Crime - Sacto 911

Natomas librarian’s alleged killer to remain in custody without bail

Watch the arraignment of man accused of shooting of Natomas librarian

Cory Thornhill, deputy public defender of Sacramento County, stands in front of Ronald Seay, the accused shooter of 41-year-old librarian Amber Clark, during an an arraignment at Sacramento County Main Jail on Friday, Dec. 14, 2018.
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Cory Thornhill, deputy public defender of Sacramento County, stands in front of Ronald Seay, the accused shooter of 41-year-old librarian Amber Clark, during an an arraignment at Sacramento County Main Jail on Friday, Dec. 14, 2018.

Ronald Seay, the man accused of killing a Natomas librarian earlier this month, walked into court Thursday morning for his bail review and wished everyone “happy holidays.”

Seay, 56, will remain in custody until his next court appearance Jan. 18, due to a delay in proceedings.

Seay, who had appeared agitated during his arraignment hearing Dec. 14, turned to the gallery and said “Love you,” before leaving the courtroom.

He was arrested on suspicion of murdering Amber Clark, 41, who was shot to death on the evening of Dec. 11 while inside her car in the North Natomas Public Library’s parking lot. Police said they believe she was specifically targeted. The killer allegedly approached Clark’s car wearing a mask and shot her in the head and face multiple times, according to police radio communications obtained through the online archive Broadcastify.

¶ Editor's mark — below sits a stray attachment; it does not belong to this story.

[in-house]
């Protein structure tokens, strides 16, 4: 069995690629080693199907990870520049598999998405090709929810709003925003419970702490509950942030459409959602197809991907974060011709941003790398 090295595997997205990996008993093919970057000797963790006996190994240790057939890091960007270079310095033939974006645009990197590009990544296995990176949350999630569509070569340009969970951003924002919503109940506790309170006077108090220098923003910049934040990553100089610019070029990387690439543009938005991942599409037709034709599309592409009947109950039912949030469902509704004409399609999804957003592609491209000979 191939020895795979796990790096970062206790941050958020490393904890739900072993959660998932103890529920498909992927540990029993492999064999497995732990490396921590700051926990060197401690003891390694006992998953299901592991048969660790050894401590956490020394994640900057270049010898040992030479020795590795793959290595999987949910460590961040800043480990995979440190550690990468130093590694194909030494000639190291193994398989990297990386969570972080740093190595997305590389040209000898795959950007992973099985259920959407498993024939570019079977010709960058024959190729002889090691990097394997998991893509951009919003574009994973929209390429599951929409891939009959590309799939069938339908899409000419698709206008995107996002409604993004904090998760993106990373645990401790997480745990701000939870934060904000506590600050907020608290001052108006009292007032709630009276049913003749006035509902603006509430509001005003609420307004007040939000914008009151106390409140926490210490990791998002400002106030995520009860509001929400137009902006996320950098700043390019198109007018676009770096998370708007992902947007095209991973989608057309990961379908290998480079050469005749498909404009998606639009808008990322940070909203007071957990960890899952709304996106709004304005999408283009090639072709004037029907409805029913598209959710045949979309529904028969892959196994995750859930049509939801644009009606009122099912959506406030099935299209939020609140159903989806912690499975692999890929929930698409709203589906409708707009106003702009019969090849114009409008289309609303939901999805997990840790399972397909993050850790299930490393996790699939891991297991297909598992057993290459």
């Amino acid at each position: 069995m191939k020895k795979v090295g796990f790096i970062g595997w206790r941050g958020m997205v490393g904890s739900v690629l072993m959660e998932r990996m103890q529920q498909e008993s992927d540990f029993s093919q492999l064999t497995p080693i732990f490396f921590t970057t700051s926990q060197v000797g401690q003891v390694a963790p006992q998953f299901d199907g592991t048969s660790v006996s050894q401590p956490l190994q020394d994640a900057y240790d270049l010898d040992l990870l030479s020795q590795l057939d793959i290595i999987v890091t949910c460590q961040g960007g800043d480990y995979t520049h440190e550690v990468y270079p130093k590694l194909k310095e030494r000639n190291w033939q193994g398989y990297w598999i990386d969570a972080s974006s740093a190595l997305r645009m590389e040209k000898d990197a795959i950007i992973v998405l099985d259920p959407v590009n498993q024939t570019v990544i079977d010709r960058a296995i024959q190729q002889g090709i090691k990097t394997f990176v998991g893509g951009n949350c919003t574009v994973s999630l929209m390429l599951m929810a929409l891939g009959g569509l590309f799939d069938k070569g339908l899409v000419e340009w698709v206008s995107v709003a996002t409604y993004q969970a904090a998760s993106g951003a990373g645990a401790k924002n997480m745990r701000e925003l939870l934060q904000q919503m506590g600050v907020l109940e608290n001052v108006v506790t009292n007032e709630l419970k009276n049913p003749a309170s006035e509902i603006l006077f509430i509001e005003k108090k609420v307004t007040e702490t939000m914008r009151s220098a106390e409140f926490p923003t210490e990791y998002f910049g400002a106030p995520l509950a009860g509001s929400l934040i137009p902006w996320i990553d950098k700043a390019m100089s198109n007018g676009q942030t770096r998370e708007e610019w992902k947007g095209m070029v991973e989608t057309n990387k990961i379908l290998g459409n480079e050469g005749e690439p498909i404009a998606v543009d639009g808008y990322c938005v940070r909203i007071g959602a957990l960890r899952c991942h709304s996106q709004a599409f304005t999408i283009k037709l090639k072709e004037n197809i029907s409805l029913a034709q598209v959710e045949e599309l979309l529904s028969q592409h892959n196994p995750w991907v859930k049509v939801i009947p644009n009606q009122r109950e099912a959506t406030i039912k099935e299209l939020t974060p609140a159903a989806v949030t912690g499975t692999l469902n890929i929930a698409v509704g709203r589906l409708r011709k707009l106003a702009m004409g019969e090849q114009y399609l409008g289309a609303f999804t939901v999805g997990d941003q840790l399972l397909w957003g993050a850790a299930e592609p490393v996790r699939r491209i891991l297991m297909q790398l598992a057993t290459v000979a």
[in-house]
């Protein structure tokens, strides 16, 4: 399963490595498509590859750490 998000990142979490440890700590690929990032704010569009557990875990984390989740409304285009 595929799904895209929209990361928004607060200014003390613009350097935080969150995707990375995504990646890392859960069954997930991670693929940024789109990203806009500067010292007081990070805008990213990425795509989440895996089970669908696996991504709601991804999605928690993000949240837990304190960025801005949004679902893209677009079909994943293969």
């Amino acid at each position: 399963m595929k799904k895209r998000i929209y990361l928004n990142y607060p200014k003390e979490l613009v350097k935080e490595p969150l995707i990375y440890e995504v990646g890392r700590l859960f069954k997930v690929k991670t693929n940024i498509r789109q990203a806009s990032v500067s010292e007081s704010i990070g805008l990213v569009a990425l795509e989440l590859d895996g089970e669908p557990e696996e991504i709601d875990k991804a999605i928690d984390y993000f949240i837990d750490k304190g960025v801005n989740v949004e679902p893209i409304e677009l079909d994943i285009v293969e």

It is unclear if Seay and Clark had contact prior to the deadly shooting. Sacramemto police spokesman Sgt. Vance Chandler said Seay had lived a few miles from the North Natomas Public Library for several months and previously lived out of state. He was issued a no trespass order for the library property after causing a disturbance there Oct. 13. Clark was a supervisor at the library at the time. Police did not immediately say if Seay and Clark had interacted during the incident that led to his ban from the facility.

Seay had been arrested multiple times for causing disturbances in libraries in the St. Louis area before moving to Sacramento this fall, Missouri officials told The Sacramento Bee.

Seay had been barred from at least two St. Louis-area libraries, where he threatened librarians and had a warrant out for his arrest, according to interviews with Missouri law enforcement and library administrators.

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